International: JRS urges donors to strengthen role of displaced women in their aid programmes

08 March 2011

JRS Disaster Preparedness teams work in 17 schools and villages. On this day, the village of Lawe Sawah, population 2,800, simulated a disaster as they are susceptible to earthquakes and floods. The town's people begin an orderly procession to the soccer field after the warning sign is sounded.

Johannesburg, Nairobi, Rome, Washington DC, 8 March 2011 – On International Women’s Day, JRS urges donor governments to take concrete steps to strengthen the role of displaced women in their aid programmes affecting their refugee communities.

Moreover, JRS calls on host governments to remove obstacles to the full and equal participation of refugee women in all aspects of society, through initiatives such as the enforcement of legislation on sexual and gender-based violence and on the ownership by women of property and businesses.

More than 70 percent the 40 million forcibly displaced persons in the world today are women and children. Women play a key role in sustaining families and rebuilding communities before, after and during crises. They play the leading role in raising children, and paying school fees, yet too often they themselves have very limited access to education and microfinance.

“In the Southern Sudanese county of Nimule, JRS supports more than 700 women with education, microfinance activities and healthcare. But the needs are huge. Approximately 40,000 women need microfinance services and more than 15,000 lack access to education”, JRS Eastern Africa Communications Officer, Angelika Mendes.

When provided with the necessary resources, support and protection, women can be active and positive change agents, improving not just their own lives but the lives of their children, families and communities.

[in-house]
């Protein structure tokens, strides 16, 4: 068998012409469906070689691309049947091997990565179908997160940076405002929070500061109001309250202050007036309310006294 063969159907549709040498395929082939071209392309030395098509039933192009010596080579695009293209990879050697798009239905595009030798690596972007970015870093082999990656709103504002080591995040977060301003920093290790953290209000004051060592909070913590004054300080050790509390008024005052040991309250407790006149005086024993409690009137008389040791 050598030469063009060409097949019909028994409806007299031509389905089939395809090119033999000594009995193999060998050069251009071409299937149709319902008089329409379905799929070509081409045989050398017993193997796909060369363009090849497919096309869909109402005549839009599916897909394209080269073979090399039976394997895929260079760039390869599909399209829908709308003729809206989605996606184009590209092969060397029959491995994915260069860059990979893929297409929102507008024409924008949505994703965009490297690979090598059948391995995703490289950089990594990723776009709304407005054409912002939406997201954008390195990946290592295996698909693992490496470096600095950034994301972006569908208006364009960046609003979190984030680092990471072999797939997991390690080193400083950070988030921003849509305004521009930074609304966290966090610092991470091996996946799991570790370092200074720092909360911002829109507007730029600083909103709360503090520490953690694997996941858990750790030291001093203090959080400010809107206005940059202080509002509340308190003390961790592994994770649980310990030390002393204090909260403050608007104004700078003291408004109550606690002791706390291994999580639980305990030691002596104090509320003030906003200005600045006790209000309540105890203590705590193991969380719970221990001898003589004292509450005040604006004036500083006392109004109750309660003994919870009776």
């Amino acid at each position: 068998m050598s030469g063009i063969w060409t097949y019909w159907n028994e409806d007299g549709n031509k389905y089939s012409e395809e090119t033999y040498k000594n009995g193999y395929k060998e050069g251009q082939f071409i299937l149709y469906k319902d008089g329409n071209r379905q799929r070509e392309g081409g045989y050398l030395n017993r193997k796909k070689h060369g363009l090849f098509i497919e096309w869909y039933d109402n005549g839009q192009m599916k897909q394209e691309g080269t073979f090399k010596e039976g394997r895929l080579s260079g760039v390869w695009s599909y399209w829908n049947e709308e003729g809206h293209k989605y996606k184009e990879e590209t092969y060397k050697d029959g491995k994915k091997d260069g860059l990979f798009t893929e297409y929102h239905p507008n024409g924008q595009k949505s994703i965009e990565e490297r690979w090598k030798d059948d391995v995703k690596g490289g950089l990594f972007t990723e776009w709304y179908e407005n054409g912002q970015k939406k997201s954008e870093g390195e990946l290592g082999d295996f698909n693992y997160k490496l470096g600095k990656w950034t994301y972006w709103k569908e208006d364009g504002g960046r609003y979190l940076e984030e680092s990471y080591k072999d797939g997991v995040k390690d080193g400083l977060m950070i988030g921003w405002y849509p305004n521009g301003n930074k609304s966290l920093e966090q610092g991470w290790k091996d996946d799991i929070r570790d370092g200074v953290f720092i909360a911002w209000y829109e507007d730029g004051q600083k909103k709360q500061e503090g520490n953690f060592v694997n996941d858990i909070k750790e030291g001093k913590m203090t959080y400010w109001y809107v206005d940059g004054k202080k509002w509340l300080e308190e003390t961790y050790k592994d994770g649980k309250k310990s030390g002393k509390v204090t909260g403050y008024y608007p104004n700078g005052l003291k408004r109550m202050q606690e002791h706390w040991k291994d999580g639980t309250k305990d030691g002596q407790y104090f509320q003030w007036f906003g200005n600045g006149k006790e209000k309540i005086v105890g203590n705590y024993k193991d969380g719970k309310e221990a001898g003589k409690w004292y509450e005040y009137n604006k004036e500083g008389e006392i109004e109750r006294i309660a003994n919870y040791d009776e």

“Homeless, pregnant and abandoned by her husband, Belinda found accommodation and medical care thanks to the assistance of JRS. Caseworkers initially provided support until her situation stabilised and she has now been accepted into the JRS microfinance programme. The link between women’s support and microfinance is crucial” said JRS Southern Africa Director, JRS South Africa Health Officer, Marcelline Sangara.

Stripped of the traditional protection afforded by their families, communities and local authorities, refugee women face discrimination when seeking protection and, in accessing basic goods and services as they attempt to rebuild their lives. They face official harassment or indifference and frequent physical or sexual violence – before, during and after their flight.

“When Amina arrived in Bangkok, she had to beg for money for herself and her daughter. With assistance and support from JRS, she found housing and informal employment as a peer counsellor to other women fleeing sexual and gender violence. But her struggle is far from over. Even though she is a recognised refugee, she could be arrested and detained indefinitely”, said JRS Thailand, Urban Refugee Programme Psychosocial Counsellor, Zarah Alih.

JRS calls on all governments and institutions responding to refugee needs to recognise the key role that refugee women can play both in sustaining their families in times of crisis and in rebuilding their shattered communities. In order to support refugee women in making this essential contribution, we must act now to end the discrimination and exploitation of refugee women so that their full potential can be realised.